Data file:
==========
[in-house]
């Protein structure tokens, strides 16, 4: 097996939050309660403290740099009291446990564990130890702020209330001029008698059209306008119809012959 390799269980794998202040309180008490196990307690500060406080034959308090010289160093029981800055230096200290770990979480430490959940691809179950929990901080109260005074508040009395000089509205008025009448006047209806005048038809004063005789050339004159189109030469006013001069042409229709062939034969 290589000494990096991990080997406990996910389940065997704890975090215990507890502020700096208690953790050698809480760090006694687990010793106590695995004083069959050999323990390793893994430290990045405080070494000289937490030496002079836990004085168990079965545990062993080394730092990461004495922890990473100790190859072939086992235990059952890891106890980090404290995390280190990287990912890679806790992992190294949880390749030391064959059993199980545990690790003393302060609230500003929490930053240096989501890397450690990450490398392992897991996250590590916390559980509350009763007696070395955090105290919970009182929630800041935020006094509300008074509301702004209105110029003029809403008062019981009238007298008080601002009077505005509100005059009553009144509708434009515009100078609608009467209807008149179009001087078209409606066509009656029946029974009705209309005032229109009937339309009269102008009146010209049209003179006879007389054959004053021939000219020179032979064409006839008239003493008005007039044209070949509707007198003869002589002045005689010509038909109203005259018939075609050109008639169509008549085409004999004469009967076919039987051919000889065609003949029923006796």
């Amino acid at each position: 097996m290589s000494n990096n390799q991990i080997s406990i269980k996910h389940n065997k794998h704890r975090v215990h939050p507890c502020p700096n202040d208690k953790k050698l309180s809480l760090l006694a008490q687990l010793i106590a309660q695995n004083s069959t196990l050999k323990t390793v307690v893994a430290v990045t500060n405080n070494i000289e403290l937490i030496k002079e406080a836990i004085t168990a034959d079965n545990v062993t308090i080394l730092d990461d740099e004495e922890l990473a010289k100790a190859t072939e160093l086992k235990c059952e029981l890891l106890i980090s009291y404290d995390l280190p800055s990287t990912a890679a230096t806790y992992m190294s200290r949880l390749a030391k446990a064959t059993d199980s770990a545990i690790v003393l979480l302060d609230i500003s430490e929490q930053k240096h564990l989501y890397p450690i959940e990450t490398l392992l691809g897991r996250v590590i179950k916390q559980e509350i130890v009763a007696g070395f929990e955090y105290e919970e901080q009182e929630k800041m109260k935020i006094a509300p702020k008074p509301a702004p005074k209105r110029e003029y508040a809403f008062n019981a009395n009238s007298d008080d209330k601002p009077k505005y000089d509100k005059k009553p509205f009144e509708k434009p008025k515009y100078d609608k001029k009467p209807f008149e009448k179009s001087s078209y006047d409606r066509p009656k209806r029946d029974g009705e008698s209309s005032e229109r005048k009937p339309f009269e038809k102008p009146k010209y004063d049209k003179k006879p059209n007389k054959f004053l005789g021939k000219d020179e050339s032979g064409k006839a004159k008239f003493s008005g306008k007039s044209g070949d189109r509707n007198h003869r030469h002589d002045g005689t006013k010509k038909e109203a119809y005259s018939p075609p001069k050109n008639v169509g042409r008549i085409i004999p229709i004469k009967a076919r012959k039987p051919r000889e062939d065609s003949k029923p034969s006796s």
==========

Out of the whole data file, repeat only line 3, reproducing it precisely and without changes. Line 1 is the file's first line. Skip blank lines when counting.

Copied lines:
């Amino acid at each position: 097996m290589s000494n990096n390799q991990i080997s406990i269980k996910h389940n065997k794998h704890r975090v215990h939050p507890c502020p700096n202040d208690k953790k050698l309180s809480l760090l006694a008490q687990l010793i106590a309660q695995n004083s069959t196990l050999k323990t390793v307690v893994a430290v990045t500060n405080n070494i000289e403290l937490i030496k002079e406080a836990i004085t168990a034959d079965n545990v062993t308090i080394l730092d990461d740099e004495e922890l990473a010289k100790a190859t072939e160093l086992k235990c059952e029981l890891l106890i980090s009291y404290d995390l280190p800055s990287t990912a890679a230096t806790y992992m190294s200290r949880l390749a030391k446990a064959t059993d199980s770990a545990i690790v003393l979480l302060d609230i500003s430490e929490q930053k240096h564990l989501y890397p450690i959940e990450t490398l392992l691809g897991r996250v590590i179950k916390q559980e509350i130890v009763a007696g070395f929990e955090y105290e919970e901080q009182e929630k800041m109260k935020i006094a509300p702020k008074p509301a702004p005074k209105r110029e003029y508040a809403f008062n019981a009395n009238s007298d008080d209330k601002p009077k505005y000089d509100k005059k009553p509205f009144e509708k434009p008025k515009y100078d609608k001029k009467p209807f008149e009448k179009s001087s078209y006047d409606r066509p009656k209806r029946d029974g009705e008698s209309s005032e229109r005048k009937p339309f009269e038809k102008p009146k010209y004063d049209k003179k006879p059209n007389k054959f004053l005789g021939k000219d020179e050339s032979g064409k006839a004159k008239f003493s008005g306008k007039s044209g070949d189109r509707n007198h003869r030469h002589d002045g005689t006013k010509k038909e109203a119809y005259s018939p075609p001069k050109n008639v169509g042409r008549i085409i004999p229709i004469k009967a076919r012959k039987p051919r000889e062939d065609s003949k029923p034969s006796s």